It’s almost time to find out how some residents in Penticton feel about the city’s controversial Civic Places and Spaces project.
The agenda for Tuesday’s committee of the whole was released by the city on Friday and focuses on feedback the city has received. The meeting next week will formally reveal the results from the community feedback questionnaire the city submitted to citizens and provide more insight on the project’s next steps.
The long-term plan suggests that the city should replace, repair, sell or renew its most iconic civic buildings.
Early results indicate that the majority of residents who submitted feedback would like to see the city follow through on a number of proposals related to the project’s recommendations.
Residents had until Nov. 25 to submit their feedback on the project by visiting shapeyourcitypenticton.ca but now, it’s up to the city to take the next steps. The pre-engagement plan began in September, with the month of November dedicated to gathering public input.
Penticton’s Civic Places and Spaces project has four recommendations. Among the points that will be reviewed on the committee’s agenda include demolishing both the Memorial and McLaren arenas to construct a new twin-rinks facility, as well as creating a new cultural centre that houses the Penticton Art Gallery, museum and library all in one building.
Local groups like the Penticton Minor Hockey Association chimed in on the new twin-rinks facility recommendation in the city’s Dec. 7 committee meeting agenda.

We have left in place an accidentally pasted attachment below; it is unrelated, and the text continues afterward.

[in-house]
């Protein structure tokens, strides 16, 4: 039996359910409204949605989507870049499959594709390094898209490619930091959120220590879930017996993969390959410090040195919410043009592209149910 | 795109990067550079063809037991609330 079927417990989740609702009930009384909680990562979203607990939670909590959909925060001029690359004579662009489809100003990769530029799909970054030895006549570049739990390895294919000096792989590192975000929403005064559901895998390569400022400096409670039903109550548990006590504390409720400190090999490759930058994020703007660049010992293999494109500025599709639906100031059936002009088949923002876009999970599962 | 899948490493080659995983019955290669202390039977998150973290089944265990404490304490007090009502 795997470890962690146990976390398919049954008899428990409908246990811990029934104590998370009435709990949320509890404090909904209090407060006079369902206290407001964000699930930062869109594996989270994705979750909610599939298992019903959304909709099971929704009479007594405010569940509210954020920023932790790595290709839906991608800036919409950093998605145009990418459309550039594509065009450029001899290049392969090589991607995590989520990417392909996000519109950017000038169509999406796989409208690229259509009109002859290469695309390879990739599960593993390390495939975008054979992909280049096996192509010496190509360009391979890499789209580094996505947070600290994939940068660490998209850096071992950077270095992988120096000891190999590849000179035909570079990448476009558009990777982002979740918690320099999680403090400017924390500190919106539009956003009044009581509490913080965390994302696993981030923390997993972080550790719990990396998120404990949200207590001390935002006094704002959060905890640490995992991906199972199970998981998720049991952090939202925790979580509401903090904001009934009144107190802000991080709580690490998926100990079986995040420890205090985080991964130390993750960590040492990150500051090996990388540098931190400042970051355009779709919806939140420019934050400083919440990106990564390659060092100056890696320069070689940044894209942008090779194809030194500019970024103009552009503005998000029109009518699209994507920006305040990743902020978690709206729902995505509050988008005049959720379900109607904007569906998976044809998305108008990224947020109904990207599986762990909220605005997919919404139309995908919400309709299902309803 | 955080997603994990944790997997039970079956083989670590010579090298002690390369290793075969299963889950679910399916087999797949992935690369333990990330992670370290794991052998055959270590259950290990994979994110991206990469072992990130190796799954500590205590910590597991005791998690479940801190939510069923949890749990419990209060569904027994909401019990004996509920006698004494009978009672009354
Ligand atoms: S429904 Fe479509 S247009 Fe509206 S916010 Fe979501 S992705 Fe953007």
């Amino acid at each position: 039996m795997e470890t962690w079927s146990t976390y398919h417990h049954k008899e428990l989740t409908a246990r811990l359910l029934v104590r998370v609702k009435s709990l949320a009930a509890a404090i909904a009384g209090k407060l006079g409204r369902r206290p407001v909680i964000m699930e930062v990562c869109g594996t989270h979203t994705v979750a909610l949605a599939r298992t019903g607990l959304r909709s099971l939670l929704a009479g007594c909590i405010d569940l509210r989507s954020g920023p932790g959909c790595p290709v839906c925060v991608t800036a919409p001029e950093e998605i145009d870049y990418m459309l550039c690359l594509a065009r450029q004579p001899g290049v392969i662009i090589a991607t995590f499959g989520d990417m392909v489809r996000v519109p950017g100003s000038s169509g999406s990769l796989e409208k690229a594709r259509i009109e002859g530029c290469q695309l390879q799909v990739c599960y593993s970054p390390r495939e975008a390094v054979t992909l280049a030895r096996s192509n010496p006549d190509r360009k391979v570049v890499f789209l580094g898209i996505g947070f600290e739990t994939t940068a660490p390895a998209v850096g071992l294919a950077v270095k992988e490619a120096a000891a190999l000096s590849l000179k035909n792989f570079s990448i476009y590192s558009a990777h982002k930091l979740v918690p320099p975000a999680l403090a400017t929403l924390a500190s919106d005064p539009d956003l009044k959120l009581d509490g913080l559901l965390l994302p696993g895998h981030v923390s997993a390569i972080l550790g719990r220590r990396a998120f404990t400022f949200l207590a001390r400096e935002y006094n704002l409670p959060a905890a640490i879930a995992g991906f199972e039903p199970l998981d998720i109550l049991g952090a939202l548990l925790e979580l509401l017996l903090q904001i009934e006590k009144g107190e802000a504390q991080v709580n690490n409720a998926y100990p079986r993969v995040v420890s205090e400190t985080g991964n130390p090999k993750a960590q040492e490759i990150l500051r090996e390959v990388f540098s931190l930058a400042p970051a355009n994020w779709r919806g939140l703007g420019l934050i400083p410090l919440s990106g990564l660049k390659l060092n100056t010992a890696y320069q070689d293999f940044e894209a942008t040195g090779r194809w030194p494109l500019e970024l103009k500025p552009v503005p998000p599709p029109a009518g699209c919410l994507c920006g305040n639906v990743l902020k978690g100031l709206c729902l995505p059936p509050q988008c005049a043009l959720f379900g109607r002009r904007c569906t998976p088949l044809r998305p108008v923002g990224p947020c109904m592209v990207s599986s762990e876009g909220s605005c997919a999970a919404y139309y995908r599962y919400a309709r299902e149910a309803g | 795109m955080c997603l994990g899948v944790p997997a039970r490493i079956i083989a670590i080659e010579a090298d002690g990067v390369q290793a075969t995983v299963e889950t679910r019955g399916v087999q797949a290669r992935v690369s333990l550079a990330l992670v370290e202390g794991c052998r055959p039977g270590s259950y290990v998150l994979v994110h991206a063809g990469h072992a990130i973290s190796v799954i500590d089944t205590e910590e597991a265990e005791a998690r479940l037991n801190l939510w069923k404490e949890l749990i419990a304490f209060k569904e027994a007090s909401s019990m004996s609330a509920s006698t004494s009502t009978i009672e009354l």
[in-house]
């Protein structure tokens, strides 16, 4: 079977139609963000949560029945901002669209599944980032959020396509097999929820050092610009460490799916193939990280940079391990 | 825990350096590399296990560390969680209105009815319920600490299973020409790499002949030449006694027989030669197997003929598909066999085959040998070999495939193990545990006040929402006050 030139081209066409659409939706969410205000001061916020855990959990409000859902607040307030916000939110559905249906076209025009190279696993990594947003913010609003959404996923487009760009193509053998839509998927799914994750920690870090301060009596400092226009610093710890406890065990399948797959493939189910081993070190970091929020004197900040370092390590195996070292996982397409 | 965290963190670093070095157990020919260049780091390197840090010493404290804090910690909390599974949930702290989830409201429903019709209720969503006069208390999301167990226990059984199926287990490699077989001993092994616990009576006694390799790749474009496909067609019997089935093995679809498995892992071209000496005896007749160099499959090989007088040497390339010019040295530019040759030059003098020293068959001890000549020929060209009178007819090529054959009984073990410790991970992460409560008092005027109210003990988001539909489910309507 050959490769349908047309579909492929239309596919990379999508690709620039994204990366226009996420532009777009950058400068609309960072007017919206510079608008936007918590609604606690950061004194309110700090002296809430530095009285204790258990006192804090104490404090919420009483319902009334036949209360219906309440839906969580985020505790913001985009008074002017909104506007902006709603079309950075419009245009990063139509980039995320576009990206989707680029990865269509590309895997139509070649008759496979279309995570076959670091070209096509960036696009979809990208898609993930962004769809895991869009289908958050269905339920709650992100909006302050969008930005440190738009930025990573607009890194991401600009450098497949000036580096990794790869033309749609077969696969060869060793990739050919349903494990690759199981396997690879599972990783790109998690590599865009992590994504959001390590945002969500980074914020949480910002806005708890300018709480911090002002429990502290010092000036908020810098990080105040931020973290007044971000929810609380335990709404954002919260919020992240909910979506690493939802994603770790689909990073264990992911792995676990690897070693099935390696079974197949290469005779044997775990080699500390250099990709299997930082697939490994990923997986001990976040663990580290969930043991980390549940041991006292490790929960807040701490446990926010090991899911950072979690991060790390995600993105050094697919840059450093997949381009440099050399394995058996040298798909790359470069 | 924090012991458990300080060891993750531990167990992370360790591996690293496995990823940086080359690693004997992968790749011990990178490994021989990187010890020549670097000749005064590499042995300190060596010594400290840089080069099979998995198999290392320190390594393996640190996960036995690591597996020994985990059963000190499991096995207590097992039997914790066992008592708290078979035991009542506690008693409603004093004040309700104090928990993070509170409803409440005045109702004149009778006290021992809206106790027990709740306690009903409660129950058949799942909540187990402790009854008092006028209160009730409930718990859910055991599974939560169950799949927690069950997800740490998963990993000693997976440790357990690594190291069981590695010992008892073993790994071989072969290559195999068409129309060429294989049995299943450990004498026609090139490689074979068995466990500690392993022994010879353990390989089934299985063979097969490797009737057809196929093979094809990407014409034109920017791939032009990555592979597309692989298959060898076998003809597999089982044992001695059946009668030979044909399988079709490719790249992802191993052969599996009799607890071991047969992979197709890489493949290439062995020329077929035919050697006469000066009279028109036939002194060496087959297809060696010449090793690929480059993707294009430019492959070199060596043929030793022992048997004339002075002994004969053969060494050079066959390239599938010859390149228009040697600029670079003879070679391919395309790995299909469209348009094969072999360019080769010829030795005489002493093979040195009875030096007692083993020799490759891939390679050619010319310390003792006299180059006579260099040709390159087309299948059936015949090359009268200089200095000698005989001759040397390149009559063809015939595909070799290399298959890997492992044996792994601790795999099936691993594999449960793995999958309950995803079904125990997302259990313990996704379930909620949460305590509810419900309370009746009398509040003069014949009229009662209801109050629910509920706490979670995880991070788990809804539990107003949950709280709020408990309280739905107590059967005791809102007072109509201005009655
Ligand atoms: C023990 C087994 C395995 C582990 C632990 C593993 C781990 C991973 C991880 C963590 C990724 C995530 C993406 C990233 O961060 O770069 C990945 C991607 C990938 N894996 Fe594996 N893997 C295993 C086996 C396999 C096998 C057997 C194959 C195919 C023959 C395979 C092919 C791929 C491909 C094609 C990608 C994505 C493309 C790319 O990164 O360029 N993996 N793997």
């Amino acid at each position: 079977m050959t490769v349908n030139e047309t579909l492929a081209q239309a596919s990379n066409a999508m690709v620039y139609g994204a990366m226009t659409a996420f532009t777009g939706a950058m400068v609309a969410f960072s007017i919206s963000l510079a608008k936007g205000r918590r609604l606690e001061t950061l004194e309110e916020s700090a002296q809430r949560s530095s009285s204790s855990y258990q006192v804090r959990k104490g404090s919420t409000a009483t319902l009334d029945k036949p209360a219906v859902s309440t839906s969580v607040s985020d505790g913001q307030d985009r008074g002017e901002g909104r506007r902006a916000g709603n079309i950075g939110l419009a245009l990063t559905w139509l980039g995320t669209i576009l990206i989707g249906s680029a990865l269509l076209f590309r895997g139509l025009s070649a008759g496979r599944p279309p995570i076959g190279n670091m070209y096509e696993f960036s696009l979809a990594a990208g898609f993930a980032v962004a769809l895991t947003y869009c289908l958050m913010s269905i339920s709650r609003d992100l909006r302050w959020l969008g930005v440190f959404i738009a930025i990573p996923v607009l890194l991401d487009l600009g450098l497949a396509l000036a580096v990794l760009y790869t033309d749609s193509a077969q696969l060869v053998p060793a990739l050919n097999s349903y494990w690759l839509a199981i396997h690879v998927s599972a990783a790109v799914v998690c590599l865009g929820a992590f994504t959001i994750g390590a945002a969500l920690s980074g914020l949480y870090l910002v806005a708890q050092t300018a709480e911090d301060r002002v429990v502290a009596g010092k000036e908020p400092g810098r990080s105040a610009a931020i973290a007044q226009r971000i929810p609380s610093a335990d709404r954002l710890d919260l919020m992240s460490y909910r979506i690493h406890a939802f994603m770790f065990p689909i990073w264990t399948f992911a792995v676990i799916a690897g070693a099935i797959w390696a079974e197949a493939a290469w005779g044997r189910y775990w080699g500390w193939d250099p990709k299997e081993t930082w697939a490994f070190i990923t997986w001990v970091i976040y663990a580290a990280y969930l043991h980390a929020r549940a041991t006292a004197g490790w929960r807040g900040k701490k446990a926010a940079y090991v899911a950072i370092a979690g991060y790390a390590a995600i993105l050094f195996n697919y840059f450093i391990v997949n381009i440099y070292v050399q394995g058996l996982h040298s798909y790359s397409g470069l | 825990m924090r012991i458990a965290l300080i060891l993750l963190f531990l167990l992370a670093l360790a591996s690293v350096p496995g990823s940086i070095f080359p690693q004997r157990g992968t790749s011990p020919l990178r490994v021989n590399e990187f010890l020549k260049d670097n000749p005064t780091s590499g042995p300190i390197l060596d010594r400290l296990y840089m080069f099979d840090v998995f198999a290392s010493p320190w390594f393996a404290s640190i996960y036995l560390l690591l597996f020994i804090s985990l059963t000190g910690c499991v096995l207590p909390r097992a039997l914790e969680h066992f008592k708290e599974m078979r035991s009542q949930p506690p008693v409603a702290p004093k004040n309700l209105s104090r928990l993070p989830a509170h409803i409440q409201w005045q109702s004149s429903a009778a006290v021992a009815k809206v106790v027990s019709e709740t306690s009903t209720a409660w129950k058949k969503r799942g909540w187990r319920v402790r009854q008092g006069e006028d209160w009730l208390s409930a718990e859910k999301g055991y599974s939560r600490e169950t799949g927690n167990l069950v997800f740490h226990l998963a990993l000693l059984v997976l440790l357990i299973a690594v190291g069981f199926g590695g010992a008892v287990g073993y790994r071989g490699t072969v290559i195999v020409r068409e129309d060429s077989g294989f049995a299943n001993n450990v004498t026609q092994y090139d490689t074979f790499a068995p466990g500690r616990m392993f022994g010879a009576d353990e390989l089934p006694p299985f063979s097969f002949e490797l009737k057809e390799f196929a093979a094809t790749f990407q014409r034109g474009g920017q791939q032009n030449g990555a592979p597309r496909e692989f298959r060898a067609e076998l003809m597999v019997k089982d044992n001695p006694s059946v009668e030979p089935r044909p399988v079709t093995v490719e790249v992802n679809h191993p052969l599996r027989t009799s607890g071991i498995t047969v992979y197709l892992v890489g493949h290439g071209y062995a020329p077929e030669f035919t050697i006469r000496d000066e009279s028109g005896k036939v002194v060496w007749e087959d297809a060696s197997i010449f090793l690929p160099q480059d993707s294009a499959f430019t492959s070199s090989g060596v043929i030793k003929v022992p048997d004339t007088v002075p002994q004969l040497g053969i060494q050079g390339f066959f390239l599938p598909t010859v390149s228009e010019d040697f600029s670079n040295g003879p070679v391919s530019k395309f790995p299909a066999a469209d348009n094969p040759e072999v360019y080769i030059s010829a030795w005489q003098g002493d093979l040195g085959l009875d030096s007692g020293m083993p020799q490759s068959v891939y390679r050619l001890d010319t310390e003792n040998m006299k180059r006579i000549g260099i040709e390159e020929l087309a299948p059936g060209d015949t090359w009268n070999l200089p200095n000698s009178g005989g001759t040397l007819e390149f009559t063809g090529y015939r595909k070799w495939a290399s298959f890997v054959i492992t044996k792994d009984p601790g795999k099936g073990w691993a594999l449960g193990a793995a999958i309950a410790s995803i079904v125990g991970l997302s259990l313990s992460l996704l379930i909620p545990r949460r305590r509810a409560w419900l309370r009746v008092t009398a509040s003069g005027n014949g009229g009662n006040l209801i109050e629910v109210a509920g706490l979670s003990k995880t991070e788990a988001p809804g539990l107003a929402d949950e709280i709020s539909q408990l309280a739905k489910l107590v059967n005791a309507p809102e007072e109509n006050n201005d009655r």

“I think as a community-focused organization, we have many concerns regarding this proposal and what it will mean for our organization and the programs that we offer,” wrote the communications officer of the Penticton Minor Hockey Association Darla Roy in a letter to the city. “Firstly, Memorial Arena is our home base, our home rink. We have banners hanging from every available space, we have history on the walls, our trophies in the cases.
“This represents the storied and valued history of our organization, not just the arena itself.”
Others in the city, like the ones who speak on behalf of the Penticton Public Library, were much more supportive of the long-term project.
“Our current facility, built in 1968 and expanded in the 1980s, has become sadly inadequate for the needs of a modern busy library,” the co-chair of the library David Folstad said in a letter of his own to the city. “We are very excited at the prospect of a new facility that will carry the library into the future.”
After conducting a deep dive into the project and confirmation of direction, the city says that the fate of the plan will lie on the shoulders of city council.
The agenda for next week’s committee meeting as well as the preliminary engagement results can be found at penticton.ca.